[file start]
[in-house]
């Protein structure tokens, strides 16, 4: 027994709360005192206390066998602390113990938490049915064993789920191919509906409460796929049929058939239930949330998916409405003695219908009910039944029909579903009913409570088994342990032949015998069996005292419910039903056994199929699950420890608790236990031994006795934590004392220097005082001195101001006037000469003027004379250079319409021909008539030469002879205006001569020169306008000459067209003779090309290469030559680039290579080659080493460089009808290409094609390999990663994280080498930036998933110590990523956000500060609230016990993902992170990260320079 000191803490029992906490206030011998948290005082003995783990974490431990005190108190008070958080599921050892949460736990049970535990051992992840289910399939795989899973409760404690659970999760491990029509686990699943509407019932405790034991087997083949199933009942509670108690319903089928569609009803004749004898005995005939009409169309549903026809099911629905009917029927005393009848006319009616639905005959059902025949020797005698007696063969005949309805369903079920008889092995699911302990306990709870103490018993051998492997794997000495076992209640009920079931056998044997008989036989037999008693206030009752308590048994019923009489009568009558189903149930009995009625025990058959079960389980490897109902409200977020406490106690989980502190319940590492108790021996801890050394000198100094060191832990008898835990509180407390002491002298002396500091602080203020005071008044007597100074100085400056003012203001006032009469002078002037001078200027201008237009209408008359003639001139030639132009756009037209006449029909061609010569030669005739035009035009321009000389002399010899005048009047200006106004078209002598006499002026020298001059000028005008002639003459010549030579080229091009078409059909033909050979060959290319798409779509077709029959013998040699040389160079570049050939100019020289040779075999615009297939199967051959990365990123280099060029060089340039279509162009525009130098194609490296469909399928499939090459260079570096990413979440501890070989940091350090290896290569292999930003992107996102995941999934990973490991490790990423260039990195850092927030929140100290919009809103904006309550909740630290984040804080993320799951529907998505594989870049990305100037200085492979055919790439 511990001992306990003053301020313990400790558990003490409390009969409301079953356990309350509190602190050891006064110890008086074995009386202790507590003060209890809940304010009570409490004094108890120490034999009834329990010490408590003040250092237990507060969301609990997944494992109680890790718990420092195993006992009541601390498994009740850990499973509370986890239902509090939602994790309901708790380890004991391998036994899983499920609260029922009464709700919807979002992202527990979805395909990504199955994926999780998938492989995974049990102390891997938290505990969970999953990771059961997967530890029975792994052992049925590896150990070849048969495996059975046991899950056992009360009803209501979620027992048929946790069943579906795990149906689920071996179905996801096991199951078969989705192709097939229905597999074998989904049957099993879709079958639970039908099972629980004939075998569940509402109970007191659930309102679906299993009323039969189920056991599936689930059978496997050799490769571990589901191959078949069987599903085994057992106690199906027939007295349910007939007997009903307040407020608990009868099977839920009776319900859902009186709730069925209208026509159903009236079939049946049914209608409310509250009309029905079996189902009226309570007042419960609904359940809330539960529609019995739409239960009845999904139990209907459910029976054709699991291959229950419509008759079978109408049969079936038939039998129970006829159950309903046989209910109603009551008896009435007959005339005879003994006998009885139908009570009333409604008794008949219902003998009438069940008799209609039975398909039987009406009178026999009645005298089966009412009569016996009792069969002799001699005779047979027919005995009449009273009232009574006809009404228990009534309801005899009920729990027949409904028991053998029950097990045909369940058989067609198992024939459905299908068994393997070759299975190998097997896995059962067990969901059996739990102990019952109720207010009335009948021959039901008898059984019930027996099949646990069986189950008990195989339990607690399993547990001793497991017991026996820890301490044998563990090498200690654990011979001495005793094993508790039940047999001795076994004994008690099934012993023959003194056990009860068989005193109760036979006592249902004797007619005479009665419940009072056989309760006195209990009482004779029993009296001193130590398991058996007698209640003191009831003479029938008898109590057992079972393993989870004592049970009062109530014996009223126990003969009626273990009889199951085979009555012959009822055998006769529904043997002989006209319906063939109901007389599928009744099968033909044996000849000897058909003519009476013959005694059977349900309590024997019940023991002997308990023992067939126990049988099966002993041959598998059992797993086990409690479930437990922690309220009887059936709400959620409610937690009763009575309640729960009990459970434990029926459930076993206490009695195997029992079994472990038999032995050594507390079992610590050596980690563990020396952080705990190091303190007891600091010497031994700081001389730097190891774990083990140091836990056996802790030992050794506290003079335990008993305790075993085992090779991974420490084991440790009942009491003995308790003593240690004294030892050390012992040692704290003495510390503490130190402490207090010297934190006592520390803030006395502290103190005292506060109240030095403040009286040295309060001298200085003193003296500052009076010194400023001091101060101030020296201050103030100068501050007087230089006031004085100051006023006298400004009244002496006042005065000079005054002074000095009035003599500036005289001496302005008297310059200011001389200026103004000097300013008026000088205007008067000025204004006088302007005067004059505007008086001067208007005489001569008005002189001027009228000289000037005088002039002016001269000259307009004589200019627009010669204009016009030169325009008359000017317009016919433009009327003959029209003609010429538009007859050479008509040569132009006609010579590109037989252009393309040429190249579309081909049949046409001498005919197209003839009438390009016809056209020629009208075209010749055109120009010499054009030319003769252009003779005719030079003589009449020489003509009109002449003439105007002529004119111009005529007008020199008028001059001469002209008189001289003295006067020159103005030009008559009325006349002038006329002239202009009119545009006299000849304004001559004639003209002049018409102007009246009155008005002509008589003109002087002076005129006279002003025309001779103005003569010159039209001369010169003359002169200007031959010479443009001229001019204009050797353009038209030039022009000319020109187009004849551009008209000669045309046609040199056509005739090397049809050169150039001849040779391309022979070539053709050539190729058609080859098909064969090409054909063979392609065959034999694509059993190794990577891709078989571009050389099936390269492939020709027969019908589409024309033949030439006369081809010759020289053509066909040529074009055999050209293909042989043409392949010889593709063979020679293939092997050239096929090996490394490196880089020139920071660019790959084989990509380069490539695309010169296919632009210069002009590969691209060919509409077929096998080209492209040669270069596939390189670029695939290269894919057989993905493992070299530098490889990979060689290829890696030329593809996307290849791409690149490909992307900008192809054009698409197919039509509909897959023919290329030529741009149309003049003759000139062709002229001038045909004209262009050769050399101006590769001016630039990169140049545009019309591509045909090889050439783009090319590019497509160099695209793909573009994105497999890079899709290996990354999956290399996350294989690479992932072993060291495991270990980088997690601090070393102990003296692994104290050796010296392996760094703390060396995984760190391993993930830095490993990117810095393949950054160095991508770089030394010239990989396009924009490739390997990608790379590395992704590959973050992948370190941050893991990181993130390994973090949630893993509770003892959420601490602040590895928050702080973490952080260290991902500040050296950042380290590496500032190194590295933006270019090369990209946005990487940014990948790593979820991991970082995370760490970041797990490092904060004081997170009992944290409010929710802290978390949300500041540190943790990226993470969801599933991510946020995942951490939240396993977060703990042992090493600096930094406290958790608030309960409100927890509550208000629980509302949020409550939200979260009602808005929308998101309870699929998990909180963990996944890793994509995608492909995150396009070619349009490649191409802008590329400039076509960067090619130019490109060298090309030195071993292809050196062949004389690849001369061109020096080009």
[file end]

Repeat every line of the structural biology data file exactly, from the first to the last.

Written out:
[in-house]
């Protein structure tokens, strides 16, 4: 027994709360005192206390066998602390113990938490049915064993789920191919509906409460796929049929058939239930949330998916409405003695219908009910039944029909579903009913409570088994342990032949015998069996005292419910039903056994199929699950420890608790236990031994006795934590004392220097005082001195101001006037000469003027004379250079319409021909008539030469002879205006001569020169306008000459067209003779090309290469030559680039290579080659080493460089009808290409094609390999990663994280080498930036998933110590990523956000500060609230016990993902992170990260320079 000191803490029992906490206030011998948290005082003995783990974490431990005190108190008070958080599921050892949460736990049970535990051992992840289910399939795989899973409760404690659970999760491990029509686990699943509407019932405790034991087997083949199933009942509670108690319903089928569609009803004749004898005995005939009409169309549903026809099911629905009917029927005393009848006319009616639905005959059902025949020797005698007696063969005949309805369903079920008889092995699911302990306990709870103490018993051998492997794997000495076992209640009920079931056998044997008989036989037999008693206030009752308590048994019923009489009568009558189903149930009995009625025990058959079960389980490897109902409200977020406490106690989980502190319940590492108790021996801890050394000198100094060191832990008898835990509180407390002491002298002396500091602080203020005071008044007597100074100085400056003012203001006032009469002078002037001078200027201008237009209408008359003639001139030639132009756009037209006449029909061609010569030669005739035009035009321009000389002399010899005048009047200006106004078209002598006499002026020298001059000028005008002639003459010549030579080229091009078409059909033909050979060959290319798409779509077709029959013998040699040389160079570049050939100019020289040779075999615009297939199967051959990365990123280099060029060089340039279509162009525009130098194609490296469909399928499939090459260079570096990413979440501890070989940091350090290896290569292999930003992107996102995941999934990973490991490790990423260039990195850092927030929140100290919009809103904006309550909740630290984040804080993320799951529907998505594989870049990305100037200085492979055919790439 511990001992306990003053301020313990400790558990003490409390009969409301079953356990309350509190602190050891006064110890008086074995009386202790507590003060209890809940304010009570409490004094108890120490034999009834329990010490408590003040250092237990507060969301609990997944494992109680890790718990420092195993006992009541601390498994009740850990499973509370986890239902509090939602994790309901708790380890004991391998036994899983499920609260029922009464709700919807979002992202527990979805395909990504199955994926999780998938492989995974049990102390891997938290505990969970999953990771059961997967530890029975792994052992049925590896150990070849048969495996059975046991899950056992009360009803209501979620027992048929946790069943579906795990149906689920071996179905996801096991199951078969989705192709097939229905597999074998989904049957099993879709079958639970039908099972629980004939075998569940509402109970007191659930309102679906299993009323039969189920056991599936689930059978496997050799490769571990589901191959078949069987599903085994057992106690199906027939007295349910007939007997009903307040407020608990009868099977839920009776319900859902009186709730069925209208026509159903009236079939049946049914209608409310509250009309029905079996189902009226309570007042419960609904359940809330539960529609019995739409239960009845999904139990209907459910029976054709699991291959229950419509008759079978109408049969079936038939039998129970006829159950309903046989209910109603009551008896009435007959005339005879003994006998009885139908009570009333409604008794008949219902003998009438069940008799209609039975398909039987009406009178026999009645005298089966009412009569016996009792069969002799001699005779047979027919005995009449009273009232009574006809009404228990009534309801005899009920729990027949409904028991053998029950097990045909369940058989067609198992024939459905299908068994393997070759299975190998097997896995059962067990969901059996739990102990019952109720207010009335009948021959039901008898059984019930027996099949646990069986189950008990195989339990607690399993547990001793497991017991026996820890301490044998563990090498200690654990011979001495005793094993508790039940047999001795076994004994008690099934012993023959003194056990009860068989005193109760036979006592249902004797007619005479009665419940009072056989309760006195209990009482004779029993009296001193130590398991058996007698209640003191009831003479029938008898109590057992079972393993989870004592049970009062109530014996009223126990003969009626273990009889199951085979009555012959009822055998006769529904043997002989006209319906063939109901007389599928009744099968033909044996000849000897058909003519009476013959005694059977349900309590024997019940023991002997308990023992067939126990049988099966002993041959598998059992797993086990409690479930437990922690309220009887059936709400959620409610937690009763009575309640729960009990459970434990029926459930076993206490009695195997029992079994472990038999032995050594507390079992610590050596980690563990020396952080705990190091303190007891600091010497031994700081001389730097190891774990083990140091836990056996802790030992050794506290003079335990008993305790075993085992090779991974420490084991440790009942009491003995308790003593240690004294030892050390012992040692704290003495510390503490130190402490207090010297934190006592520390803030006395502290103190005292506060109240030095403040009286040295309060001298200085003193003296500052009076010194400023001091101060101030020296201050103030100068501050007087230089006031004085100051006023006298400004009244002496006042005065000079005054002074000095009035003599500036005289001496302005008297310059200011001389200026103004000097300013008026000088205007008067000025204004006088302007005067004059505007008086001067208007005489001569008005002189001027009228000289000037005088002039002016001269000259307009004589200019627009010669204009016009030169325009008359000017317009016919433009009327003959029209003609010429538009007859050479008509040569132009006609010579590109037989252009393309040429190249579309081909049949046409001498005919197209003839009438390009016809056209020629009208075209010749055109120009010499054009030319003769252009003779005719030079003589009449020489003509009109002449003439105007002529004119111009005529007008020199008028001059001469002209008189001289003295006067020159103005030009008559009325006349002038006329002239202009009119545009006299000849304004001559004639003209002049018409102007009246009155008005002509008589003109002087002076005129006279002003025309001779103005003569010159039209001369010169003359002169200007031959010479443009001229001019204009050797353009038209030039022009000319020109187009004849551009008209000669045309046609040199056509005739090397049809050169150039001849040779391309022979070539053709050539190729058609080859098909064969090409054909063979392609065959034999694509059993190794990577891709078989571009050389099936390269492939020709027969019908589409024309033949030439006369081809010759020289053509066909040529074009055999050209293909042989043409392949010889593709063979020679293939092997050239096929090996490394490196880089020139920071660019790959084989990509380069490539695309010169296919632009210069002009590969691209060919509409077929096998080209492209040669270069596939390189670029695939290269894919057989993905493992070299530098490889990979060689290829890696030329593809996307290849791409690149490909992307900008192809054009698409197919039509509909897959023919290329030529741009149309003049003759000139062709002229001038045909004209262009050769050399101006590769001016630039990169140049545009019309591509045909090889050439783009090319590019497509160099695209793909573009994105497999890079899709290996990354999956290399996350294989690479992932072993060291495991270990980088997690601090070393102990003296692994104290050796010296392996760094703390060396995984760190391993993930830095490993990117810095393949950054160095991508770089030394010239990989396009924009490739390997990608790379590395992704590959973050992948370190941050893991990181993130390994973090949630893993509770003892959420601490602040590895928050702080973490952080260290991902500040050296950042380290590496500032190194590295933006270019090369990209946005990487940014990948790593979820991991970082995370760490970041797990490092904060004081997170009992944290409010929710802290978390949300500041540190943790990226993470969801599933991510946020995942951490939240396993977060703990042992090493600096930094406290958790608030309960409100927890509550208000629980509302949020409550939200979260009602808005929308998101309870699929998990909180963990996944890793994509995608492909995150396009070619349009490649191409802008590329400039076509960067090619130019490109060298090309030195071993292809050196062949004389690849001369061109020096080009």